Beirut: Heavy gunfire was heard in a Sunni district of west Beirut early Monday, just hours after clashes that followed the funeral of a top Lebanese security official killed in a car bomb blast.
For more than an hour, the sound of automatic weapons could be heard coming from the Tariq Jdideh district, an AFP correspondent said.
Soldiers prevented reporters and photographers from approaching the area and neither the army nor security services have so far made any comment.
Lebanese police fired in the air and used tear gas on Sunday to repel protesters trying to storm the premier’s office in Beirut, amid calls for him to quit after a top security official was killed by a car bomb blamed on Syria.
Sunday’s funeral of General Wissam al-Hassan had been billed as a protest against Syrian meddling in Lebanon, but quickly turned into anger at Prime Minister Najib Mikati, whose government is dominated by pro-Syria parties.
Tension was also rife in the northern city of Tripoli, Mikati’s hometown, where clashes between supporters and opponents of the Syrian regime killed a 9-year-old girl and wounded eight people, security and medical officials said.
A statement on Mikati’s website said that more than 15 security force members were wounded in confrontations with protesters outside the Serail, the prime minister’s office.
It blamed the violence on “those people who provoked with their slogans and actions.”
The violence erupted just after Hassan’s funeral ceremony in central Beirut.
A policeman told AFP an estimated couple of hundred “young people headed towards the building in the city centre, but security forces blocked them by firing into the air and using tear gas.”
During funeral orations for the slain police intelligence chief, angry former premier Fuad Siniora called on Mikati to resign, adding his voice to many others since Hassan and two others were killed and 126 wounded on Friday.
Siniora, parliamentary chief for opposition leader and ex-premier Saad Hariri, said the government was “responsible” for the death of Wissam and his driver and “must go.”
“Mikati, you cannot stay in your post to cover up this crime,” he said. “If you stay, it means you agree with what happened and what will happen.”
After Siniora spoke, a man mounted the podium and cried: “Enough speeches, let’s charge the Serail.”
Despite calls for him to quit, Mikati said he would stay on at President Michel Sleiman’s request to avoid a “political vacuum” in volatile Lebanon.
The opposition has widely blamed Syrian President Bashar al-Assad for Friday’s attack, as it did in 2005 when Hariri’s ex-premier father Rafiq was killed in a huge Beirut blast.
A banner on Sunday proclaimed “Two states, one revolution,” an allusion to the 19-month rebellion in Syria that has cost more than 34,000 lives.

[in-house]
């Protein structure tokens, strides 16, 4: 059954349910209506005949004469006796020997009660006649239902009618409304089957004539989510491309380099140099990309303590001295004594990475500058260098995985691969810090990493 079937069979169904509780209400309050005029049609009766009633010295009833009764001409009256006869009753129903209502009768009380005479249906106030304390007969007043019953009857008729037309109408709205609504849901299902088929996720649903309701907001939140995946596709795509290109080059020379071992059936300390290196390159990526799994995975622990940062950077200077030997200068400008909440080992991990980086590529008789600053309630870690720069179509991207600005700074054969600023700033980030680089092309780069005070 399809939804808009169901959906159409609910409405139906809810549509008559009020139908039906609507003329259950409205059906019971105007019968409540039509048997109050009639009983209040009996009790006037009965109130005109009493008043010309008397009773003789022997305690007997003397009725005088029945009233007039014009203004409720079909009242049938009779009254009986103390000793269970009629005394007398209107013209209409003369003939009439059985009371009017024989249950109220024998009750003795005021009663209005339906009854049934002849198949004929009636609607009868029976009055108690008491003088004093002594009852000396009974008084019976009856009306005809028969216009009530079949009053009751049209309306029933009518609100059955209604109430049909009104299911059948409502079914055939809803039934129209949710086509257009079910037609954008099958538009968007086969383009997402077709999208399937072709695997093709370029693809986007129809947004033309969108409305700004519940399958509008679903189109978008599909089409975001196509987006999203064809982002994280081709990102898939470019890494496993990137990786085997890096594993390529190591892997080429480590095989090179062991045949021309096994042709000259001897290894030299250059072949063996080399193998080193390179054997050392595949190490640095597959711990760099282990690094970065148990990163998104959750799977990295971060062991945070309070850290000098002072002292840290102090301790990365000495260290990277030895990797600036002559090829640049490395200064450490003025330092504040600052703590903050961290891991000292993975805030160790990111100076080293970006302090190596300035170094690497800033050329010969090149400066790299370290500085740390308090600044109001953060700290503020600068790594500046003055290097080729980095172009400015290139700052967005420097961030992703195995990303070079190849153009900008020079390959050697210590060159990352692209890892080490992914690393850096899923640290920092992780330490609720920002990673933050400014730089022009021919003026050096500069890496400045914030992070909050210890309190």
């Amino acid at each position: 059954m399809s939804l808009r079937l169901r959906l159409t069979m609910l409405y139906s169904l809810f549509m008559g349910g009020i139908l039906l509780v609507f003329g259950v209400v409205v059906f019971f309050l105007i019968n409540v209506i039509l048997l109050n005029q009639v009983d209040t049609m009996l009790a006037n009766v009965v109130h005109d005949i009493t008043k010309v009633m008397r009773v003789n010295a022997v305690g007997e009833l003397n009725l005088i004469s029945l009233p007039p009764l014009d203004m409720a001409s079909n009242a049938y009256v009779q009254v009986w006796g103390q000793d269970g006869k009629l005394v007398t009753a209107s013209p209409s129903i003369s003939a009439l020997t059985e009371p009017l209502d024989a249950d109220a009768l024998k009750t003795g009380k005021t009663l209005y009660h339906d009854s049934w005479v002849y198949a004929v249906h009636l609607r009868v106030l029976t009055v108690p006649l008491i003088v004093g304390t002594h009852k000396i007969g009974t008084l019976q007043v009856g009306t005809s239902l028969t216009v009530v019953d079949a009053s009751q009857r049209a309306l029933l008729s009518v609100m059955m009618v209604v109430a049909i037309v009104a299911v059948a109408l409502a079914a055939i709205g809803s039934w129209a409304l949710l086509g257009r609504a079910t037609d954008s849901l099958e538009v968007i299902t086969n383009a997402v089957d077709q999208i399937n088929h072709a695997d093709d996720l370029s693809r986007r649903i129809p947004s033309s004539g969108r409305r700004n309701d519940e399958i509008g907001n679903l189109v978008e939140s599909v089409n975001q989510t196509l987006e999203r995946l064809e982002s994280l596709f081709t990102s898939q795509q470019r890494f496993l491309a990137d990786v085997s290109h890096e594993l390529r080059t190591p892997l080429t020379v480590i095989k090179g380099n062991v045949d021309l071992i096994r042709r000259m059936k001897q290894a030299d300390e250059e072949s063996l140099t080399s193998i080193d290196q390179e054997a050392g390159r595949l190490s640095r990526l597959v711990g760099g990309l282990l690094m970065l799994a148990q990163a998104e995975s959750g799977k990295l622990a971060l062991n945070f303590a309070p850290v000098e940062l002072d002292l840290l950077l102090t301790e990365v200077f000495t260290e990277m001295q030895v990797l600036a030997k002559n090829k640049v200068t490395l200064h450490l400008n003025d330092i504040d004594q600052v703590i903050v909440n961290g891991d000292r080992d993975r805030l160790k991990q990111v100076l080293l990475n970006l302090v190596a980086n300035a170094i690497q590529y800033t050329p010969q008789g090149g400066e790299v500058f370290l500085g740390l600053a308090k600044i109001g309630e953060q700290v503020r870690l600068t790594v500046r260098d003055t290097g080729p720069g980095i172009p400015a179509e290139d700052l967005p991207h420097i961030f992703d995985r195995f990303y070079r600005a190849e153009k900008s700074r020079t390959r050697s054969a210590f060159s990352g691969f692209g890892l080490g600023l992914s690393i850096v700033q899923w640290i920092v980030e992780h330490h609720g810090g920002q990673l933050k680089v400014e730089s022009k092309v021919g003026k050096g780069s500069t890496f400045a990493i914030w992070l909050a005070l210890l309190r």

After a solemn military farewell at Internal Security Forces (ISF) headquarters, the bodies of Hassan, 47, and his chauffeur were transported to Martyrs Square.
They were among three people killed and 126 wounded when the powerful bomb exploded in the mostly Christian district of Ashrafieh.
After the funeral at the massive Al-Amine Mosque, Hassan was buried in the mausoleum of his mentor, former premier Rafiq Hariri.
It was Hariri’s death, in which a Hassan-led probe pointed the finger at Damascus, that sparked an outcry which forced Syrian troops to withdraw from Lebanon after three decades of occupation.
Simmering tension from the Syria conflict has erupted into deadly fighting this year in Lebanon where the Mikati government is dominated by pro-Damascus parties such as Hezbollah and its allies.
In his hometown of Tripoli, the girl killed on Sunday was caught in crossfire between supporters and opponents of the Syrian regime, a medical official told AFP. A security official earlier said eight people were wounded.
A Sunni cleric was killed in Lebanon’s second city overnight Friday, also in crossfire.
An AFP correspondent said tension remained high in Tripoli, where armed men cruised the city in convoys and opened fire indiscriminately.
Lebanese troops deployed around Mikati’s Tripoli home, as an opposition MP from Saad Hariri’s parliamentary bloc, pitched two tents near the residence backed by dozens of supporters.
Moin Merhabi said he would stay there until Mikati quits.
Elsewhere, young men angered by Hassan’s murder, some of them armed, cut off roads in the central Bekaa valley and along the coastal highway to south Lebanon.
Earlier, Martyrs Square was dotted with huge billboards praising Hassan and calling him “a martyr for truth and justice.”
Many people carried the flags of Lebanon and Hariri’s Future movement, while some waved the Syrian revolutionary flag.
Tamam Ali, a 27-year-old Future activist, warned: “It’s not just today. We were here yesterday and we’ll be here tomorrow and in the future.
“First of all, we want the fall of this government. We want the Syrian embassy kicked out and we want an end to Hezbollah’s power of arms.”
Hezbollah’s militia never disarmed after the devastating 1975-90 civil war and is Lebanon’s most powerful armed force.
Mikati linked Hassan’s murder to the August arrest of former minister Michel Samaha, who is suspected of planning attacks to provoke sectarian strife in Lebanon at Syria’s behest.
“After the discovery of explosives, logic dictates that the two cases are related,” he said, without naming Syria.
During Sunday’s ceremony at ISF headquarters, President Sleiman urged the judiciary to expedite pressing formal charges against Samaha.
Under Hassan’s direction, the ISF played a central role in the arrest of Samaha at his home, where police found explosives investigators allege were to be used against figures suspected of backing Syria’s opposition.
ISF chief Ashraf Rifi on Sunday appointed a colonel, Emad Osman, to succeed Hassan. Osman had worked with him when he was head of protocol for Rafiq Hariri.